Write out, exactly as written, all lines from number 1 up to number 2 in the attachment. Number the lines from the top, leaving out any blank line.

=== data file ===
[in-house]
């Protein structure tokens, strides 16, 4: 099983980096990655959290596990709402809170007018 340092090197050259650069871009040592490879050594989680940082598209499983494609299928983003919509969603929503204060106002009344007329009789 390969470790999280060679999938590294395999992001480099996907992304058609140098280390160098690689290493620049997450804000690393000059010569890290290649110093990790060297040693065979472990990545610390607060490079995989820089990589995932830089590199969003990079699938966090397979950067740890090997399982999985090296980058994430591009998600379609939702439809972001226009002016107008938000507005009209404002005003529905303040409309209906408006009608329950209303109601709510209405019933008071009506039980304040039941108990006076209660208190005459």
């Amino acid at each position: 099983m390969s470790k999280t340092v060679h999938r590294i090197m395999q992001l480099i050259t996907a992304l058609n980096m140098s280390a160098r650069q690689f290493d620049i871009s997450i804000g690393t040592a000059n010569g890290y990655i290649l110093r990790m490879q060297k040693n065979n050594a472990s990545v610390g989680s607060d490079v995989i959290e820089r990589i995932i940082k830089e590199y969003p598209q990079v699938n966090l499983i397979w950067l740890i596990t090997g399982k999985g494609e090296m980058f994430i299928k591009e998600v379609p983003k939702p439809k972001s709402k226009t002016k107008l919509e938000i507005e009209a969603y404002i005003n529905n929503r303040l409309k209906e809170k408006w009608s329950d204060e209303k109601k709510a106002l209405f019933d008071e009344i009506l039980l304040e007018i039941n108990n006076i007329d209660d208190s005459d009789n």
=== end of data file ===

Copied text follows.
[in-house]
């Protein structure tokens, strides 16, 4: 099983980096990655959290596990709402809170007018 340092090197050259650069871009040592490879050594989680940082598209499983494609299928983003919509969603929503204060106002009344007329009789 390969470790999280060679999938590294395999992001480099996907992304058609140098280390160098690689290493620049997450804000690393000059010569890290290649110093990790060297040693065979472990990545610390607060490079995989820089990589995932830089590199969003990079699938966090397979950067740890090997399982999985090296980058994430591009998600379609939702439809972001226009002016107008938000507005009209404002005003529905303040409309209906408006009608329950209303109601709510209405019933008071009506039980304040039941108990006076209660208190005459």